What Is Prophecy and Has It Ceased?

As Paul is describing the activity of prophets in 1 Corinthians 14:29–30, he writes, “Let two or three prophets speak, and let the others weigh what is said. If a revelation is made to another sitting there, let the first be silent.” 

From this statement, we know that (1) prophecy is revelatory because Paul refers to a “revelation” coming to a prophet. We also see from this that (2) prophecy is spontaneous, because these verses indicate that as one prophet is uttering a prophecy, another prophet gets an unexpected, unprepared revelation. This means that prophecy is not like teaching. Teaching is the communication of knowledge gained through study and preparation (cf. 2 Tim 2:15). I think it is also safe to say that (3) prophecy is inspired by the Holy Spirit, since prophecy is a spiritual gift (1 Cor 12:10). 

These points are generally agreed upon. Prophecy is Spirit inspired, spontaneous, revelatory utterance. The next question is whether the prophecies Paul is describing are like Old Testament prophecy. It is generally agreed that Old Testament prophecy is authoritative. Old Testament prophecy communicates the Word of God in the same way that the Bible communicates the Word of God. 

Wayne Grudem argues that NT prophecies like the ones Paul describes in 1 Corinthians 14 are not like OT prophecies. Grudem thinks that NT prophecies do not carry the authority Scripture carries, that they can be wrong, and that prophecy is basically the Lord bringing appropriate thoughts to people’s minds. 

If Grudem is correct, then every Christian who has ever communicated a thought that the Lord brought to mind has prophesied. He may be right, but I think that Paul’s use of the word “revelation” in 1 Corinthians 14:30 makes Grudem’s view unlikely. It seems that “revelation” entails more than the Lord bringing a helpful thought to mind.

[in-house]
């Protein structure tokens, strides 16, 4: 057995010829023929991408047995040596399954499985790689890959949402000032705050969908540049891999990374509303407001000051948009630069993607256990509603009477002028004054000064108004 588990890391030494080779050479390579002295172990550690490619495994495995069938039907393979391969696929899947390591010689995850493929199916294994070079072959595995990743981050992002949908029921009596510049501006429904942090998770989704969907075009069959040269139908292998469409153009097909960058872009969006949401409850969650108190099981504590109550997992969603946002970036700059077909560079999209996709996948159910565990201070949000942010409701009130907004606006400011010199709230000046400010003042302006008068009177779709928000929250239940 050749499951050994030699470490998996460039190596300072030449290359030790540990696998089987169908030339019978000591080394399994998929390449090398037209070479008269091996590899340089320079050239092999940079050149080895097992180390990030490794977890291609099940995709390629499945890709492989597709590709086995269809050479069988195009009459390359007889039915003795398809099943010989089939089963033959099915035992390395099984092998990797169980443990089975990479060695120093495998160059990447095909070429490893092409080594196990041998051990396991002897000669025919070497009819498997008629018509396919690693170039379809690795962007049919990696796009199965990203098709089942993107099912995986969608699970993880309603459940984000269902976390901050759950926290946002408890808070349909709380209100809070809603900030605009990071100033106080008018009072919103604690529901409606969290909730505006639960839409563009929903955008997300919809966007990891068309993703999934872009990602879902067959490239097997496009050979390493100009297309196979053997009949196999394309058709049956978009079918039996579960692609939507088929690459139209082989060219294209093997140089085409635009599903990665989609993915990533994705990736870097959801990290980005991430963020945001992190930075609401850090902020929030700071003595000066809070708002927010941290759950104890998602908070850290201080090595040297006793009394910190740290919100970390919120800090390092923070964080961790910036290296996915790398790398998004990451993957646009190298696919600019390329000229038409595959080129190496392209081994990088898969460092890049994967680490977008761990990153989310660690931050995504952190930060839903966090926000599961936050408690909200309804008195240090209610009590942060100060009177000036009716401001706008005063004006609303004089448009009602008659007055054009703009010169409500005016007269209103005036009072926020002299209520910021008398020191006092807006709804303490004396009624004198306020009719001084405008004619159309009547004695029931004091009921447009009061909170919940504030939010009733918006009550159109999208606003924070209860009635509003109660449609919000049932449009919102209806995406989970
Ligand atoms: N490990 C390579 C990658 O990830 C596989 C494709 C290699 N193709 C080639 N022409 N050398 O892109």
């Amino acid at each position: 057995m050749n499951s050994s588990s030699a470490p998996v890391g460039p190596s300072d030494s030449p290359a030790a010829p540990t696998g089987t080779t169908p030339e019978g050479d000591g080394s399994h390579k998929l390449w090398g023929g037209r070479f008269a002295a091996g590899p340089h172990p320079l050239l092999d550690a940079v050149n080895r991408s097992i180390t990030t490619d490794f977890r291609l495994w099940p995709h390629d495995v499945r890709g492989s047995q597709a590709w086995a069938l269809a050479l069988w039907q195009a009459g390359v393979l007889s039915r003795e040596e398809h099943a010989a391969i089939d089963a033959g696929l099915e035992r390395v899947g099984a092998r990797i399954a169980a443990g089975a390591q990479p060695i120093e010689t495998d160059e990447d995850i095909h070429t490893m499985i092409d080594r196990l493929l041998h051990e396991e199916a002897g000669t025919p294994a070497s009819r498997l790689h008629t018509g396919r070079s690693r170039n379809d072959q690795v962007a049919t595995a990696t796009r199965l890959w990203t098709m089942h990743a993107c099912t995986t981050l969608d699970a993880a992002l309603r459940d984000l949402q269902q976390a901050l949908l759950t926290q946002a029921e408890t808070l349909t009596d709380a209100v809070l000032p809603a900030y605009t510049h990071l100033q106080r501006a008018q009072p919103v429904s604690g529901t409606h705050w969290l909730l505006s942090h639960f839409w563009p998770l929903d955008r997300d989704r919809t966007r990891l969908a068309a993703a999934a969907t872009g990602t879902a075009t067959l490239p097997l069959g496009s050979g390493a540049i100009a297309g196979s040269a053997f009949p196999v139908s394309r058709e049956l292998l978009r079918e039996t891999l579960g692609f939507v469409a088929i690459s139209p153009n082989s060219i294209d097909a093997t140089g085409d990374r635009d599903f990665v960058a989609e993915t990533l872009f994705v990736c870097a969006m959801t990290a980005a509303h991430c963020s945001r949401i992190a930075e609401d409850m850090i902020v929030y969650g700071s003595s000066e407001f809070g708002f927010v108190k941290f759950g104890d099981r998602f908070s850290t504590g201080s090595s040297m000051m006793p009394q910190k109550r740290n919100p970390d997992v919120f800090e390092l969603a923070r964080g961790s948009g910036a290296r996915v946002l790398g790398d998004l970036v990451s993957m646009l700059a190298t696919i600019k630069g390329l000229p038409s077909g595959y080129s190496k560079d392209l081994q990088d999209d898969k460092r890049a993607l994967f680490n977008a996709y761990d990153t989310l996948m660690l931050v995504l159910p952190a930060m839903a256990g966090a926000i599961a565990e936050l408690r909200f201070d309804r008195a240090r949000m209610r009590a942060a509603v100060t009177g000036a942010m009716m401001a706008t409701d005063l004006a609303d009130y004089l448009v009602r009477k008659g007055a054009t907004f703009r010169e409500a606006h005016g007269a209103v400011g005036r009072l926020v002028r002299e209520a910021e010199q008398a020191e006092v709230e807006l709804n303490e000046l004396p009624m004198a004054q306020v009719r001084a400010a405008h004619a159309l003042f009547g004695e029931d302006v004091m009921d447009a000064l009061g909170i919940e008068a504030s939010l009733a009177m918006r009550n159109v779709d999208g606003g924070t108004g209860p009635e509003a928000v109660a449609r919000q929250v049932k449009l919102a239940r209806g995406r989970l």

I think that NT prophecies are like OT prophecies. If they are inspired by the Spirit, they will not be erroneous and they will have the same authority Scripture has. The “weighing” of these prophecies probably refers to establishing whether the prophecy was inspired by the Spirit or not, and thus whether it was a true or false prophecy. If it was a true prophecy, they probably then weighed how it was to be applied, since it was the authoritative word of God. Let’s recall that the Christians in Corinth to whom Paul wrote did not have the whole New Testament as we have it. Paul was sending parts of it to them! 

I agree with Richard Gaffin’s argument that just as the twelve apostles are unique and not replaced by successors in the history of the church, so also the prophetic activity of the early church is foundational for the church. Once the foundation is laid, it is not repeated. I think this is what Paul means when he refers to the church being “built on the foundation of the apostles and prophets, Christ Jesus himself being the cornerstone” (Eph 2:20). Having discussed the exegetical issues in detail, Gaffin writes, “Consequently, a major conclusion in our study from Ephesians 2:20 is that the New Testament prophets, along with the apostles, are the foundation of the church. They have a foundational, that is, temporary, noncontinuing function in the church’s history, and so by God’s design pass out of its life, along with the apostles” (95–96). 

I don’t think anyone after Paul is an apostle of the Lord Jesus, and I don’t think the Lord is still giving revelations that carry the authority of Scripture. The canon, like the apostolate, is closed, which means that prophecy has ceased.

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